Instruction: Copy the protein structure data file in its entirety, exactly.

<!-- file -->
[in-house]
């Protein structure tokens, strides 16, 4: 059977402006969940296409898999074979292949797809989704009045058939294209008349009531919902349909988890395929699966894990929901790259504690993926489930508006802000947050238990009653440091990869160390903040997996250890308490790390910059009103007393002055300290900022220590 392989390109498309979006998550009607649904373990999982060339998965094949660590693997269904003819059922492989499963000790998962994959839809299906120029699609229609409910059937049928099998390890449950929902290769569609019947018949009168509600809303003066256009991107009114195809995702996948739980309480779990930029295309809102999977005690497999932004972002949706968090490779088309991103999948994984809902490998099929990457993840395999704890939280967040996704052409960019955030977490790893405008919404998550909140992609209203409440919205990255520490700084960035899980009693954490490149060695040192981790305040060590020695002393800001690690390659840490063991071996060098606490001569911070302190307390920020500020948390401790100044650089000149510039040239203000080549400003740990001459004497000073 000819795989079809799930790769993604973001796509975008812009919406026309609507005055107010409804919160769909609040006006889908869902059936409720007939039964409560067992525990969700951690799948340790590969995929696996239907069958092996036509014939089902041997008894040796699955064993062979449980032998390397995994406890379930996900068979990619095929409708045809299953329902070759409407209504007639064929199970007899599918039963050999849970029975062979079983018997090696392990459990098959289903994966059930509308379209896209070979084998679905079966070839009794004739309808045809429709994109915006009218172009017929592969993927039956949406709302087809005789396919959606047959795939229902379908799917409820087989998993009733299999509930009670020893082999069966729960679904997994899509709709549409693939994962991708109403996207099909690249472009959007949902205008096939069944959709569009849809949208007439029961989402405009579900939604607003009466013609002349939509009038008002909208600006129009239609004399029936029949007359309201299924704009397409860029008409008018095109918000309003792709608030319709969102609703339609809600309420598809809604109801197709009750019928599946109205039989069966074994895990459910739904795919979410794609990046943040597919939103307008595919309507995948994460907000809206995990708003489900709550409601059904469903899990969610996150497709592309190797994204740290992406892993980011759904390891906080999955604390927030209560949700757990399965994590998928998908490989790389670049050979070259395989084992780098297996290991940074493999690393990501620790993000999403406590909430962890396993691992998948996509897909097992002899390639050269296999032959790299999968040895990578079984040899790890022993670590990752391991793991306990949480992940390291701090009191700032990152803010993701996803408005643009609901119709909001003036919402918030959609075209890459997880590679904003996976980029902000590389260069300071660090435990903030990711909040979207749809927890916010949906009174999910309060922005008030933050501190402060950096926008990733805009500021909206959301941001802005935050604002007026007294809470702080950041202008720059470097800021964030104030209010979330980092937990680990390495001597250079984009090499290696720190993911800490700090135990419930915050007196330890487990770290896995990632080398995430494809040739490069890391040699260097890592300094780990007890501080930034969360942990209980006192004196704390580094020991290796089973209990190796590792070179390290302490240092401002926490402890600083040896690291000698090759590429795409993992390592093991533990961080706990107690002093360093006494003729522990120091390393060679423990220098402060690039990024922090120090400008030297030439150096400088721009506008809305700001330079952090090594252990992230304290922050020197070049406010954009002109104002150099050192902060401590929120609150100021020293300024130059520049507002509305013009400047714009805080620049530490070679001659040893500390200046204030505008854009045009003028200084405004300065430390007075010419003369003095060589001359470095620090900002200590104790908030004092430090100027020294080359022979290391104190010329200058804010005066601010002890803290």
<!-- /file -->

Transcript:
[in-house]
């Protein structure tokens, strides 16, 4: 059977402006969940296409898999074979292949797809989704009045058939294209008349009531919902349909988890395929699966894990929901790259504690993926489930508006802000947050238990009653440091990869160390903040997996250890308490790390910059009103007393002055300290900022220590 392989390109498309979006998550009607649904373990999982060339998965094949660590693997269904003819059922492989499963000790998962994959839809299906120029699609229609409910059937049928099998390890449950929902290769569609019947018949009168509600809303003066256009991107009114195809995702996948739980309480779990930029295309809102999977005690497999932004972002949706968090490779088309991103999948994984809902490998099929990457993840395999704890939280967040996704052409960019955030977490790893405008919404998550909140992609209203409440919205990255520490700084960035899980009693954490490149060695040192981790305040060590020695002393800001690690390659840490063991071996060098606490001569911070302190307390920020500020948390401790100044650089000149510039040239203000080549400003740990001459004497000073 000819795989079809799930790769993604973001796509975008812009919406026309609507005055107010409804919160769909609040006006889908869902059936409720007939039964409560067992525990969700951690799948340790590969995929696996239907069958092996036509014939089902041997008894040796699955064993062979449980032998390397995994406890379930996900068979990619095929409708045809299953329902070759409407209504007639064929199970007899599918039963050999849970029975062979079983018997090696392990459990098959289903994966059930509308379209896209070979084998679905079966070839009794004739309808045809429709994109915006009218172009017929592969993927039956949406709302087809005789396919959606047959795939229902379908799917409820087989998993009733299999509930009670020893082999069966729960679904997994899509709709549409693939994962991708109403996207099909690249472009959007949902205008096939069944959709569009849809949208007439029961989402405009579900939604607003009466013609002349939509009038008002909208600006129009239609004399029936029949007359309201299924704009397409860029008409008018095109918000309003792709608030319709969102609703339609809600309420598809809604109801197709009750019928599946109205039989069966074994895990459910739904795919979410794609990046943040597919939103307008595919309507995948994460907000809206995990708003489900709550409601059904469903899990969610996150497709592309190797994204740290992406892993980011759904390891906080999955604390927030209560949700757990399965994590998928998908490989790389670049050979070259395989084992780098297996290991940074493999690393990501620790993000999403406590909430962890396993691992998948996509897909097992002899390639050269296999032959790299999968040895990578079984040899790890022993670590990752391991793991306990949480992940390291701090009191700032990152803010993701996803408005643009609901119709909001003036919402918030959609075209890459997880590679904003996976980029902000590389260069300071660090435990903030990711909040979207749809927890916010949906009174999910309060922005008030933050501190402060950096926008990733805009500021909206959301941001802005935050604002007026007294809470702080950041202008720059470097800021964030104030209010979330980092937990680990390495001597250079984009090499290696720190993911800490700090135990419930915050007196330890487990770290896995990632080398995430494809040739490069890391040699260097890592300094780990007890501080930034969360942990209980006192004196704390580094020991290796089973209990190796590792070179390290302490240092401002926490402890600083040896690291000698090759590429795409993992390592093991533990961080706990107690002093360093006494003729522990120091390393060679423990220098402060690039990024922090120090400008030297030439150096400088721009506008809305700001330079952090090594252990992230304290922050020197070049406010954009002109104002150099050192902060401590929120609150100021020293300024130059520049507002509305013009400047714009805080620049530490070679001659040893500390200046204030505008854009045009003028200084405004300065430390007075010419003369003095060589001359470095620090900002200590104790908030004092430090100027020294080359022979290391104190010329200058804010005066601010002890803290």